Prairie knit companion

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As often as I can, I look around and marvel at my good fortune. It nestles around me everywhere in the dear family and friends that I have, the basic comforts of life that I try not to take for granted, and the fulfilling work that I have always had the pleasure to do.

Yesterday, the publication of the booklet pictured above reminded yet again of how lucky I am. Prairie Bliss (book 1) is a collection of gorgeous knitted and crocheted patterns by Austin-area designers, commissioned and published by Hill Country Weavers, an equally gorgeous yarn store that has been thriving here for more than 30 years. And I feel very lucky indeed to be a part of it.

With this and several previous design collections, HCW’s owner, Suzanne Middlebrooks, has savvily grabbed the age of internet craft by the horns. Rather than despair at the rise of online commerce, the store has positioned itself both as a physical respite from the internet’s intangibility (Google still can’t help you feel the yarn, I’m afraid) and as a destination for web-savvy customers.

Today’s knitters and crocheters are hungry for well-crafted, independent design that uses well-crafted, independent yarns. These collections go right to the heart of that hunger, using yarns like Brooklyn Tweed’s Shelter, MadelineTosh, Sweet Georgia, Habu, and the Fibre Company.

Suzanne has always asked us designers to take our inspiration from both the yarn and Austin’s unusually rich environment (physical and cultural). The photography for these collections (by the very talented Kennedy Berry and Meg Rice) reflects that same heady blend.

One of my favorite designs in the most recent book is the Enchanted Rock cardigan by Jennette Cross. If you haven’t come across Jennie’s finely crafted pieces yet, take a look. You’re going to be seeing a lot more of this brilliant designer, I can guarantee you.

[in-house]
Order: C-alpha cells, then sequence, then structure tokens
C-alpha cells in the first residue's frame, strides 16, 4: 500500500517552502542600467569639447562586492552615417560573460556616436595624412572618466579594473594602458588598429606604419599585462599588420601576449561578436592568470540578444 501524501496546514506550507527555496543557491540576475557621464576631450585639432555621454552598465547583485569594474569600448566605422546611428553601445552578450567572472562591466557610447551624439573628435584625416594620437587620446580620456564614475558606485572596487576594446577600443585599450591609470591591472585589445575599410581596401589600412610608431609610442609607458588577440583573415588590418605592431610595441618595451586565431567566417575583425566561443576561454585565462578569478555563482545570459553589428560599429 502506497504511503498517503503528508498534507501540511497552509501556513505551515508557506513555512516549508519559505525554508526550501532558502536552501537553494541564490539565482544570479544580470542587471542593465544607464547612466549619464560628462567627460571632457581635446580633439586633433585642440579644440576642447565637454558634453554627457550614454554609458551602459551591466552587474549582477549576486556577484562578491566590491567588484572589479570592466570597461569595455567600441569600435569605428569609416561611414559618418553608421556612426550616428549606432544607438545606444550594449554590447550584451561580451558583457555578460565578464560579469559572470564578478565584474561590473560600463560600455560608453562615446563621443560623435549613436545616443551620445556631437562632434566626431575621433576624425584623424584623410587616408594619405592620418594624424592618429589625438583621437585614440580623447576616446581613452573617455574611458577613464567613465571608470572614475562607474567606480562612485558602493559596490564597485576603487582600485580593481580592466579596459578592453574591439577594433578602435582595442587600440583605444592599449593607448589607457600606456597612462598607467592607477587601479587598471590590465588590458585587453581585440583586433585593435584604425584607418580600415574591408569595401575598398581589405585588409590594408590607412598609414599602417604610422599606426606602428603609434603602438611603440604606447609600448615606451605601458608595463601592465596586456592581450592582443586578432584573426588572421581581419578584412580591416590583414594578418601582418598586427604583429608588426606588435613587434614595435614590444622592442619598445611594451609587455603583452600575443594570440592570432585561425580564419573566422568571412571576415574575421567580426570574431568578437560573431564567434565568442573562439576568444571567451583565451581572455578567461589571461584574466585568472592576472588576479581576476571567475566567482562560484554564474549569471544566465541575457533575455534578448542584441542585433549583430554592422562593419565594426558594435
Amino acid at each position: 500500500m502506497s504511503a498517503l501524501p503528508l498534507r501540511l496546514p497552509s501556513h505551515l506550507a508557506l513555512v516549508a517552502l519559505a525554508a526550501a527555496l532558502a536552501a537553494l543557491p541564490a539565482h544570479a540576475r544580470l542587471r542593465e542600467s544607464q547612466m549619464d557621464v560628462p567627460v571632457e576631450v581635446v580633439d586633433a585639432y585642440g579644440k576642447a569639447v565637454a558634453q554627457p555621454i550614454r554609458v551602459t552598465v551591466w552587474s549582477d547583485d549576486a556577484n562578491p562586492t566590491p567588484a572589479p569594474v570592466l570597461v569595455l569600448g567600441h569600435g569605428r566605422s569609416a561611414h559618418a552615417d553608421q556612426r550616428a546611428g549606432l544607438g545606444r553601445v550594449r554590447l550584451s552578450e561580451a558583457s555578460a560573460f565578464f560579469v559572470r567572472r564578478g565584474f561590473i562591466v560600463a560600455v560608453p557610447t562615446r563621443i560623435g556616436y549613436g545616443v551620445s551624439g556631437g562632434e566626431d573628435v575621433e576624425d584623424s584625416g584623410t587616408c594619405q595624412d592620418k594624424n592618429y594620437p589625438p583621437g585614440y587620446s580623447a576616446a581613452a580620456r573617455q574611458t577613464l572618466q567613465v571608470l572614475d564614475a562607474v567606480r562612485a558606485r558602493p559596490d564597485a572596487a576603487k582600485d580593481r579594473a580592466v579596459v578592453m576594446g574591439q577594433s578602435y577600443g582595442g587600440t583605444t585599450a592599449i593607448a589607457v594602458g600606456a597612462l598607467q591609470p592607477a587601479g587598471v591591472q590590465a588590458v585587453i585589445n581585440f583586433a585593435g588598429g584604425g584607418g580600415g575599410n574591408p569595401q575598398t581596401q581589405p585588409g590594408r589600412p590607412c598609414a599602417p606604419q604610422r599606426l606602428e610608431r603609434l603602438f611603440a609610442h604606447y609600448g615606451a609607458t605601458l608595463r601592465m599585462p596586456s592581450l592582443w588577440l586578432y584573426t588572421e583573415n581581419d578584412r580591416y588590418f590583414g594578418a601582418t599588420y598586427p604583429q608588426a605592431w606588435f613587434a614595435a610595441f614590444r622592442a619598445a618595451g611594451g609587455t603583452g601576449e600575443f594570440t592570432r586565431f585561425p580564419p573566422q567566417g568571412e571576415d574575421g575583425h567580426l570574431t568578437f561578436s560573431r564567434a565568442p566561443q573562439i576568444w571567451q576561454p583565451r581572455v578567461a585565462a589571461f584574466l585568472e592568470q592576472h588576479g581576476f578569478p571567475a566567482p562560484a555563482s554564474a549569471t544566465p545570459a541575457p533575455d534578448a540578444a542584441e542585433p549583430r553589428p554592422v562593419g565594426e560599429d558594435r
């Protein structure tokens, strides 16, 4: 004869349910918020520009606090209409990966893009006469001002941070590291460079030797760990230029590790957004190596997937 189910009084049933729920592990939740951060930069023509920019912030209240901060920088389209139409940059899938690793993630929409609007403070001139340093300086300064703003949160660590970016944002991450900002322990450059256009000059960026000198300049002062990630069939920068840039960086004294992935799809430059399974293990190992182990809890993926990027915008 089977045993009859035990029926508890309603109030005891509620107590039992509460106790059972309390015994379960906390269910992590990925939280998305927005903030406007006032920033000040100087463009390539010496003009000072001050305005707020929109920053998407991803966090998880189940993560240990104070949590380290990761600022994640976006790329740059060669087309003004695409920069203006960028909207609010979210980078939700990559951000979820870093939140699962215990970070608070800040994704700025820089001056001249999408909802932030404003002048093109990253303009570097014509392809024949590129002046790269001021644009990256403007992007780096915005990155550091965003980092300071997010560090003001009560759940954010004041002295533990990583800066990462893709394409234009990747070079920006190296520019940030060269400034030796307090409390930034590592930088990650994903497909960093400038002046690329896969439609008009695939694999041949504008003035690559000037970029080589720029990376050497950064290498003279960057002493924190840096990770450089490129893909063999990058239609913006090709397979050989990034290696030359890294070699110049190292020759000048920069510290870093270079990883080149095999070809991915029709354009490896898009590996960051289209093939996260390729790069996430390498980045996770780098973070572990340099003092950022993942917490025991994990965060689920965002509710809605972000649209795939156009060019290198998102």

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This is one of those garments that is just as beautiful and meticulously made when examined up close as it is when seen through the gauzy lens of great photography. Woman’s got serious talent of both the aesthetic and technical sort.

And then there are the designs that make me want to pick up the crochet hook again, particularly Ana Clerc‘s masterful Prairie Point Skirt. Ana is another one of those women with a brain firing on all 82 cylinders. Watch for some beautiful dye work from her soon, too.

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There are so many lovely things to choose from that it’s hard to control myself — you’ll just have to go take a look at all the lusciousness yourself — but I can’t resist showing you Kathy Bateman‘s beautiful knitted child’s dress, Little Honeysuckle, modeled by her insanely cute daughter. I’ve also examined this up close and talked with Kathy about its design and its another ingeniously constructed, fun-to-knit piece.

My own design in the collection, the Blue Sage Shrug, was originally published in a different form, and I love how the new photography and styling has fluffed some fresh air into the garment.

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As I say, feeling very lucky to be part of this talented crew. When I think about what inspires me most, it’s the artistry of my fellow designers.